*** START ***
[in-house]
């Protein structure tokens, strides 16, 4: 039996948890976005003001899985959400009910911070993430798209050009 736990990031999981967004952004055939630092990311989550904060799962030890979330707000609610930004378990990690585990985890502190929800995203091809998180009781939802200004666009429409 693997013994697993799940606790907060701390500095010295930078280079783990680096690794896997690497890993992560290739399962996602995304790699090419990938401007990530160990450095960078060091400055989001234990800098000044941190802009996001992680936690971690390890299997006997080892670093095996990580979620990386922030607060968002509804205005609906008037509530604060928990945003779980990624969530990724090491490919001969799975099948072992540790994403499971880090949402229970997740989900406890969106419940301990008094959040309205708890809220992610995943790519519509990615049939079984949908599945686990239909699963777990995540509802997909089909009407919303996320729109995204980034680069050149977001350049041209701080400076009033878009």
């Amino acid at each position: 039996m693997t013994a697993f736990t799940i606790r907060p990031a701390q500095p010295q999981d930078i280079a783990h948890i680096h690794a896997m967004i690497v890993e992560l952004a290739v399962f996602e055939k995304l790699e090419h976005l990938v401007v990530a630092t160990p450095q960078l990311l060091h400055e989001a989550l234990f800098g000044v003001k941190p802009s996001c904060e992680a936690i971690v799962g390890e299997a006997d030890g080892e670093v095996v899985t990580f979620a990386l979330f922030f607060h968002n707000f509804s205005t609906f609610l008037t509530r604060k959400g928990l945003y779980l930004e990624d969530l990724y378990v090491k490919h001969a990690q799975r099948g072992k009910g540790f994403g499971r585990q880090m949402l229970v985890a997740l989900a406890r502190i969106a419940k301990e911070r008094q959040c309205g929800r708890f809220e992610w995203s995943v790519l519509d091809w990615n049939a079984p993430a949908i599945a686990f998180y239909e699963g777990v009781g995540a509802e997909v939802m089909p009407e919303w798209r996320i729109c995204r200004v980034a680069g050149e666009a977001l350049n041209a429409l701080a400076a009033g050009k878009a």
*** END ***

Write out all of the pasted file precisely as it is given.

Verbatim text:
[in-house]
């Protein structure tokens, strides 16, 4: 039996948890976005003001899985959400009910911070993430798209050009 736990990031999981967004952004055939630092990311989550904060799962030890979330707000609610930004378990990690585990985890502190929800995203091809998180009781939802200004666009429409 693997013994697993799940606790907060701390500095010295930078280079783990680096690794896997690497890993992560290739399962996602995304790699090419990938401007990530160990450095960078060091400055989001234990800098000044941190802009996001992680936690971690390890299997006997080892670093095996990580979620990386922030607060968002509804205005609906008037509530604060928990945003779980990624969530990724090491490919001969799975099948072992540790994403499971880090949402229970997740989900406890969106419940301990008094959040309205708890809220992610995943790519519509990615049939079984949908599945686990239909699963777990995540509802997909089909009407919303996320729109995204980034680069050149977001350049041209701080400076009033878009």
């Amino acid at each position: 039996m693997t013994a697993f736990t799940i606790r907060p990031a701390q500095p010295q999981d930078i280079a783990h948890i680096h690794a896997m967004i690497v890993e992560l952004a290739v399962f996602e055939k995304l790699e090419h976005l990938v401007v990530a630092t160990p450095q960078l990311l060091h400055e989001a989550l234990f800098g000044v003001k941190p802009s996001c904060e992680a936690i971690v799962g390890e299997a006997d030890g080892e670093v095996v899985t990580f979620a990386l979330f922030f607060h968002n707000f509804s205005t609906f609610l008037t509530r604060k959400g928990l945003y779980l930004e990624d969530l990724y378990v090491k490919h001969a990690q799975r099948g072992k009910g540790f994403g499971r585990q880090m949402l229970v985890a997740l989900a406890r502190i969106a419940k301990e911070r008094q959040c309205g929800r708890f809220e992610w995203s995943v790519l519509d091809w990615n049939a079984p993430a949908i599945a686990f998180y239909e699963g777990v009781g995540a509802e997909v939802m089909p009407e919303w798209r996320i729109c995204r200004v980034a680069g050149e666009a977001l350049n041209a429409l701080a400076a009033g050009k878009a």